|Apple MacBook Pro 14
(M1 Pro 8/14)
(single / multi)
|Bal: 1,316 / 8,207
|Bal: 1,728 / 9,955
(single / multi)
|Bal: 1,311/ 6,308
Perf: 1,650 / 7,530
|Bal: 1,531 / 9,519
We reviewed the XPS 13 Plus with its 13.4-inch 16:10 3.5K (3456 x 2160) OLED touch panel, which provides plenty of brightness, extremely wide and accurate colors, and incredibly deep contrast with inky blacks. It’s slightly sharper than the MacBook Pro 14’s 16:10 mini-LED at 14.2 inches and 3024 x 1964. The MacBook’s panel is considerably brighter and enjoys equally deep contrast while its colors aren’t as wide and accurate as Dell’s.
Where the MacBook Pro 14 shines (no pun intended) is in how well it plays back high dynamic range (HDR) video, which Apple calls extended dynamic range (XDR). The XPS 13 Plus has awesome HDR as well, but side-by-side, Apple’s implementation is brighter and more dynamic.
These are two excellent displays for productivity, creativity, and media consumption. Dell gets a nod for offering Full HD+ and UHD+ IPS panel alternatives.
The XPS 13 Plus is a tiny laptop. It’s smaller and lighter than the MacBook Pro 14. However, both are reasonably portable and slide into a backpack without a problem. If you want the smallest laptop you can find then the XPS 13 Plus wins out, but Apple’s laptop is small enough.
At the same time, the MacBook Pro 14 is built around Apple’s ARM processor that’s not just powerful — it’s also incredibly efficient. The MacBook’s larger 70-watt-hour battery is larger than the Dell’s (55 watt-hours) and it enjoys a CPU that can sip power when not running full speed. That gives it a significantly longer battery life, promising multi-day battery longevity where the XPS 13 Plus will require its charger to make it through a full day.
If you’re looking for an excellent productivity laptop, then either the Dell XPS 13 Plus or Apple MacBook Pro 14 will qualify. They’re both more than fast enough for demanding workflows, they have solid build qualities and excellent displays, and their keyboard and touchpads a comfortable to use.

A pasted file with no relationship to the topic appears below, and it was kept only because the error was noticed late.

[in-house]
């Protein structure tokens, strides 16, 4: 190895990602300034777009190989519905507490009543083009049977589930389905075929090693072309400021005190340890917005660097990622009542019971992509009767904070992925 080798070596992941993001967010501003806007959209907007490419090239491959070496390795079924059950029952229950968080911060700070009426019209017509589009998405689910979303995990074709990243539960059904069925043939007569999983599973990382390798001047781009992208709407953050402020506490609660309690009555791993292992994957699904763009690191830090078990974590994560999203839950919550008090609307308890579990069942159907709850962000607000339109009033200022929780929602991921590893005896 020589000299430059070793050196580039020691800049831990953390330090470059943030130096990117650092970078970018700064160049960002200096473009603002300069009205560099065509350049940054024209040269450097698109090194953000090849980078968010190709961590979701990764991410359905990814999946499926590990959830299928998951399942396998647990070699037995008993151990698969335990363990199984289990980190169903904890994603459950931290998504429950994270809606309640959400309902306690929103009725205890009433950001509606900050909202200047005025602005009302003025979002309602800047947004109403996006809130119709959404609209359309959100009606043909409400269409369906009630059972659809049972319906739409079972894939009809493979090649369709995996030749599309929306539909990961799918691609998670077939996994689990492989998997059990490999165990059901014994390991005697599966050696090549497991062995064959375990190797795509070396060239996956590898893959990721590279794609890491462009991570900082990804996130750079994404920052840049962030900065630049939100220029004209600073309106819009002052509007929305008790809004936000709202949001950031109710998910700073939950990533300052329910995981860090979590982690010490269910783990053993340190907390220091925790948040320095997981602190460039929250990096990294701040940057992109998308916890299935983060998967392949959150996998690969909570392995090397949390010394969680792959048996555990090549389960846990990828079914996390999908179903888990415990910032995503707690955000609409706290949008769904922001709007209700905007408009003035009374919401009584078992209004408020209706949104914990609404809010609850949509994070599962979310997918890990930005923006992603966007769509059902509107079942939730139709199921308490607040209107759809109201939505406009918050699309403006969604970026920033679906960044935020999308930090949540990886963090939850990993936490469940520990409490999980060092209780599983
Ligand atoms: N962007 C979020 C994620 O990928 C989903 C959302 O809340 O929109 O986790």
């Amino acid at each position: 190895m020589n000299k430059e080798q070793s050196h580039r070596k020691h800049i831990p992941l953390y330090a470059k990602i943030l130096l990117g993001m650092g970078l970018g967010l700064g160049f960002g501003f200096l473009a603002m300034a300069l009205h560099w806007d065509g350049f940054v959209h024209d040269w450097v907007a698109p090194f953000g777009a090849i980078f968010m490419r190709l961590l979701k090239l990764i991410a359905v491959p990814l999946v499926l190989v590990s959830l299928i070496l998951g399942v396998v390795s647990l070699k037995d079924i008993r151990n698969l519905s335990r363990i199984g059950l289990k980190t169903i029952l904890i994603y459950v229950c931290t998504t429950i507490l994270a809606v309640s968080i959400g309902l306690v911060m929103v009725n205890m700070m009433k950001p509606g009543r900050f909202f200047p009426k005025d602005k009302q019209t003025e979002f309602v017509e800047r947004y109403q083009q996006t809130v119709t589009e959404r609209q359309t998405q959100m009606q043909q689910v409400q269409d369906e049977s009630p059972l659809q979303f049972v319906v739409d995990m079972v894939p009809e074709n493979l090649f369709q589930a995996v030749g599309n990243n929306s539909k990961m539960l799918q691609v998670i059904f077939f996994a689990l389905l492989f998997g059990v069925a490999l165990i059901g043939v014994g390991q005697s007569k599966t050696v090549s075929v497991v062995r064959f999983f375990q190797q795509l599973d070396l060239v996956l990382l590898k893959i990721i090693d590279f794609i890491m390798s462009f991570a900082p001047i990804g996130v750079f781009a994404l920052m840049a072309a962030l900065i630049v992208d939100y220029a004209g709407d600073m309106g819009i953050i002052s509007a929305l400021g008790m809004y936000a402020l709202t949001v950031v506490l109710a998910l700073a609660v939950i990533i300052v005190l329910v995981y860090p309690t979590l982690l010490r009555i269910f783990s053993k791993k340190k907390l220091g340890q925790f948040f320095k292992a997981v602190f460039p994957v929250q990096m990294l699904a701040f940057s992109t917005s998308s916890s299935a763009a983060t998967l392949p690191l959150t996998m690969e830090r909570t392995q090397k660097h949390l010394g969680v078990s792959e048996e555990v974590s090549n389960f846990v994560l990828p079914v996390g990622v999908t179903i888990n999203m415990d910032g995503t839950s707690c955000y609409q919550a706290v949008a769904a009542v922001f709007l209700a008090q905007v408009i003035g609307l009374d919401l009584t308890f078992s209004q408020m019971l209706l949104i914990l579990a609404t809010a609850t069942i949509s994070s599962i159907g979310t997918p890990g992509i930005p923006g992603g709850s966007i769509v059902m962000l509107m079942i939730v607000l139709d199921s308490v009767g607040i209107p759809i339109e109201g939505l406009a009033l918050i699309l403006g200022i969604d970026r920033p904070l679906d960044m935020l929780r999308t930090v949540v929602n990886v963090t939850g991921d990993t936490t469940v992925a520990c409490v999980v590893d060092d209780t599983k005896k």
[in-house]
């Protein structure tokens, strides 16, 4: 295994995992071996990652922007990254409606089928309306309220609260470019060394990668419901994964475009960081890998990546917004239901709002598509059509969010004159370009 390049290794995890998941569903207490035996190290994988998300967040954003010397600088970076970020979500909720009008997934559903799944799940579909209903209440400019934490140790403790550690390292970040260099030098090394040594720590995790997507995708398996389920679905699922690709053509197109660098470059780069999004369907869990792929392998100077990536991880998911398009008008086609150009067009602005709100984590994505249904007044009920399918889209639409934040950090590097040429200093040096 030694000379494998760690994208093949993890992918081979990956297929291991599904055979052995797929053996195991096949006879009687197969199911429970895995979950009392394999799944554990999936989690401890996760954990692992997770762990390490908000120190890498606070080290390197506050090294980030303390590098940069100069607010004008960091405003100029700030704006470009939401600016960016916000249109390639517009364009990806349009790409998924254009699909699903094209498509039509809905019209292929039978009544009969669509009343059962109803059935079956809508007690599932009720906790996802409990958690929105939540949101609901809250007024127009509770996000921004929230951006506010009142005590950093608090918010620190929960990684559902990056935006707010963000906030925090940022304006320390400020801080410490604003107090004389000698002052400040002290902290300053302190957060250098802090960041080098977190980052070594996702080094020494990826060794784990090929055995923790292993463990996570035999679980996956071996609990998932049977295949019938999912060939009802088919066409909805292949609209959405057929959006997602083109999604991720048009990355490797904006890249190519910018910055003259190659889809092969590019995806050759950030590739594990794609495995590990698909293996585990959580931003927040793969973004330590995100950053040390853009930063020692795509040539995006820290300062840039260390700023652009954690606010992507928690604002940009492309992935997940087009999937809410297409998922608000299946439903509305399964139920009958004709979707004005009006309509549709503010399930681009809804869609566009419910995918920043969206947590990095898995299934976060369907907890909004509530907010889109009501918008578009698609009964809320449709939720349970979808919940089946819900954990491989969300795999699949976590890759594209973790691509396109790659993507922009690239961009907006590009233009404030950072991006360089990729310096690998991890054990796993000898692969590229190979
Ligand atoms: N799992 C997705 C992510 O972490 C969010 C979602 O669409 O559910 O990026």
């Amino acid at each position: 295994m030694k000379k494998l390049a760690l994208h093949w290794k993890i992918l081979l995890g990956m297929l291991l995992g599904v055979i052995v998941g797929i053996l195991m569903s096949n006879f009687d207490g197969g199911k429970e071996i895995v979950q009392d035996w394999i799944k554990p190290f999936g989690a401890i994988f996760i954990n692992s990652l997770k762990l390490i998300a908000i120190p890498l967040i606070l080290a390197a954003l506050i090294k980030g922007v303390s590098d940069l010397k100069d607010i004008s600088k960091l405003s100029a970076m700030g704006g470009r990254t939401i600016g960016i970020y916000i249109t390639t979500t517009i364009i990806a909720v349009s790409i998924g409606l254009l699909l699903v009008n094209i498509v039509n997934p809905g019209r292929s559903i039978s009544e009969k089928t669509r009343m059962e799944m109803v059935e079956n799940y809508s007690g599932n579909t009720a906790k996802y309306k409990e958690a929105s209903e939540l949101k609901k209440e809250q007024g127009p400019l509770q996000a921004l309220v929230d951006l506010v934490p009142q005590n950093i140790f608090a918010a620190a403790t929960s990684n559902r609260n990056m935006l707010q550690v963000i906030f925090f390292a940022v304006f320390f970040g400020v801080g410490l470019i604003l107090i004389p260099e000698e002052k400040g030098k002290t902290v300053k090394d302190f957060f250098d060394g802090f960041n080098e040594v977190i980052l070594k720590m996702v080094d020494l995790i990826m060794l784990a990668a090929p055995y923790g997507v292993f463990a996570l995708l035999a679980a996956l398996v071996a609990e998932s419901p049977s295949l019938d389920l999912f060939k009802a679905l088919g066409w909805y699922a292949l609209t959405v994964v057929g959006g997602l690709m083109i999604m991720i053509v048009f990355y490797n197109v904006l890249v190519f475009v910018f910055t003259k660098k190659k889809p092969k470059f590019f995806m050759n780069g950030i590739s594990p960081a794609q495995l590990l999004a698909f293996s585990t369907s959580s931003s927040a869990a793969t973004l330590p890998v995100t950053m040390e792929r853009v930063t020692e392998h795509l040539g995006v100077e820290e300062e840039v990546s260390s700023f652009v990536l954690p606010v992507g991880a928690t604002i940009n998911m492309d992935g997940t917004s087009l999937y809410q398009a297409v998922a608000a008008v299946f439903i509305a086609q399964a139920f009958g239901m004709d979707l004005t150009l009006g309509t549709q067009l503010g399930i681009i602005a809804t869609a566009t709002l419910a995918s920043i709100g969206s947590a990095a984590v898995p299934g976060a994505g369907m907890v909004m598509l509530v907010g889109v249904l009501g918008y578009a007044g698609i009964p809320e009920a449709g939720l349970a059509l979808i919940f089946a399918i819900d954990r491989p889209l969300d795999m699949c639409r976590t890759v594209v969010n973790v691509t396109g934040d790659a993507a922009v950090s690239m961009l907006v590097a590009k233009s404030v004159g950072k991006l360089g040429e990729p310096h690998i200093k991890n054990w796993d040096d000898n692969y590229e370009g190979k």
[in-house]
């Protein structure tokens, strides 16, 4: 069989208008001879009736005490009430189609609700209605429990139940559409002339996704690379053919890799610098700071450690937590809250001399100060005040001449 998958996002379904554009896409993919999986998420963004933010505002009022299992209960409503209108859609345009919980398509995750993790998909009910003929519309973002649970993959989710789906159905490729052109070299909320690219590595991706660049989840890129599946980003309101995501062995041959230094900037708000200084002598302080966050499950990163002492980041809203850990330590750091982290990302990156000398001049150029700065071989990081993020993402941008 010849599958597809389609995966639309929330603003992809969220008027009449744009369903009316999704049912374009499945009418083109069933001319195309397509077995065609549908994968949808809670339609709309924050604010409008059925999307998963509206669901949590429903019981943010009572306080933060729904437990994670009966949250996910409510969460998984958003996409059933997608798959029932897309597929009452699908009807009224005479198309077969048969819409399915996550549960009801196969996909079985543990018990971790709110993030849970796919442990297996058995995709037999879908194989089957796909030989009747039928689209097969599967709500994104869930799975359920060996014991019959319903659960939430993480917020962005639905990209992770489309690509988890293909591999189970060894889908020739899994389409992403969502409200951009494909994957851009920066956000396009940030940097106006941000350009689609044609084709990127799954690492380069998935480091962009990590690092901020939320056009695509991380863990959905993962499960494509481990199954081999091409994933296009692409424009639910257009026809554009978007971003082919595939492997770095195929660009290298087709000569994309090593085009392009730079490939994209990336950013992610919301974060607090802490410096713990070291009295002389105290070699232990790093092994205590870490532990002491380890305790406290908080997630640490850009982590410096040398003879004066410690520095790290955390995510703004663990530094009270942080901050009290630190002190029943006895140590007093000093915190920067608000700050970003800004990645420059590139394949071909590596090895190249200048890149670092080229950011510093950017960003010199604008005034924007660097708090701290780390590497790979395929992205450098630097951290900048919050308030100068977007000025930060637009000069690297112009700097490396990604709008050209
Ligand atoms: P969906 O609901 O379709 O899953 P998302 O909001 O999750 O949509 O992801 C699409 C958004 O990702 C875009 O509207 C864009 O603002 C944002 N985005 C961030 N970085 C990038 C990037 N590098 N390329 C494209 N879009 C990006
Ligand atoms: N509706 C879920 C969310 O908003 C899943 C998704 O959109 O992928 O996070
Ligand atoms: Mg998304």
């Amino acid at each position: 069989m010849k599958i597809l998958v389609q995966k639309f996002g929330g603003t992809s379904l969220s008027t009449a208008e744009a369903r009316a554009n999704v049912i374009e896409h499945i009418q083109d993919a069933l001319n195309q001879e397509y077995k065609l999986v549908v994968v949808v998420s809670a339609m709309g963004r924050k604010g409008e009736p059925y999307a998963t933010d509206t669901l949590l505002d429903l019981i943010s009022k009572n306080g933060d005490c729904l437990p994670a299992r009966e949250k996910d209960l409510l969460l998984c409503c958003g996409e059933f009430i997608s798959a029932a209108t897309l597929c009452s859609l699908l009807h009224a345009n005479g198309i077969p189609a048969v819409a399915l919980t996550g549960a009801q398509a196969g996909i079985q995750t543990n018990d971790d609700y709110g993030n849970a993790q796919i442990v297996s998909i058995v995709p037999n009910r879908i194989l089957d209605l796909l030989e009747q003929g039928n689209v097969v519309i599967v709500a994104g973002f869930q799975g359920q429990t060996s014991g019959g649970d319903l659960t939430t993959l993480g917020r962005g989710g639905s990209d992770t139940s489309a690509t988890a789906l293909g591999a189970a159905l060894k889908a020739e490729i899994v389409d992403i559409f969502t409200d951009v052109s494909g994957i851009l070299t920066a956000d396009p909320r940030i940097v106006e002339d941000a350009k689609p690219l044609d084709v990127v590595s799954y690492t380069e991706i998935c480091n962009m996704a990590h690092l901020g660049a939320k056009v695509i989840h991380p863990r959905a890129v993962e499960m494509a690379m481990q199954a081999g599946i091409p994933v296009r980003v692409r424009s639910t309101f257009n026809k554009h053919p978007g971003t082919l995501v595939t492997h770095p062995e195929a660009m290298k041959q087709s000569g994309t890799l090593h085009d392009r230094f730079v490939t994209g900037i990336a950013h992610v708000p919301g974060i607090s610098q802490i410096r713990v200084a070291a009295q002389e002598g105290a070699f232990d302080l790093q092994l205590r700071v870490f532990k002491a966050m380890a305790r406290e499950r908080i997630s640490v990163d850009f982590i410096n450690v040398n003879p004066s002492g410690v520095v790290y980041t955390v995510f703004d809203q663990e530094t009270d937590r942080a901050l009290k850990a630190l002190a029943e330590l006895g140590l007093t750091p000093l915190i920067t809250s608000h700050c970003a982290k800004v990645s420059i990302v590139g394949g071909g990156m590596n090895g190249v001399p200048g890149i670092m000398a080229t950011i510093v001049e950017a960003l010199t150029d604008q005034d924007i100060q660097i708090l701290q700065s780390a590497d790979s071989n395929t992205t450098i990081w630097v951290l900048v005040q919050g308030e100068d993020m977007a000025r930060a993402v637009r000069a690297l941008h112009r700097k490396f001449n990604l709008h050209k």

The MacBook Pro 14 is faster, though, and it gets significantly better battery life. You can spend about the same money on both laptops but the MacBook has a higher ceiling. In the end, it’s a better overall laptop for anyone who isn’t looking for the tiniest machine around.
The events of accurate years have caused an increase in technology investments, as organisations embrace digital transformation in order to maintain performance. For small and medium-sized businesses (SMBs), there’s a further need to ensure they’re getting the most out of these digital assets when budgets are tight.
This eBook discusses the growing need for modern storage solutions, and how organisations that refresh their storage hardware can continue to meet business performance needs, while cost-effectively driving growth.
Download this whitepaper to discover Dell EMC’s portfolio of storage solutions, offering optimisation and flexibility as your business needs change, with payment options to suit.
Dell's laptop deals may change all the time but no matter when you look there is always a selection of discounts on the manufacturer's most popular Inspiron and XPS devices. So if you want a budget laptop, a more powerful ultrabook or a versatile 2-in-1 device, you can find today's best prices right here.
Quickly jump in and browse the full range of the latest Dell laptop deals at the official store using the link just below.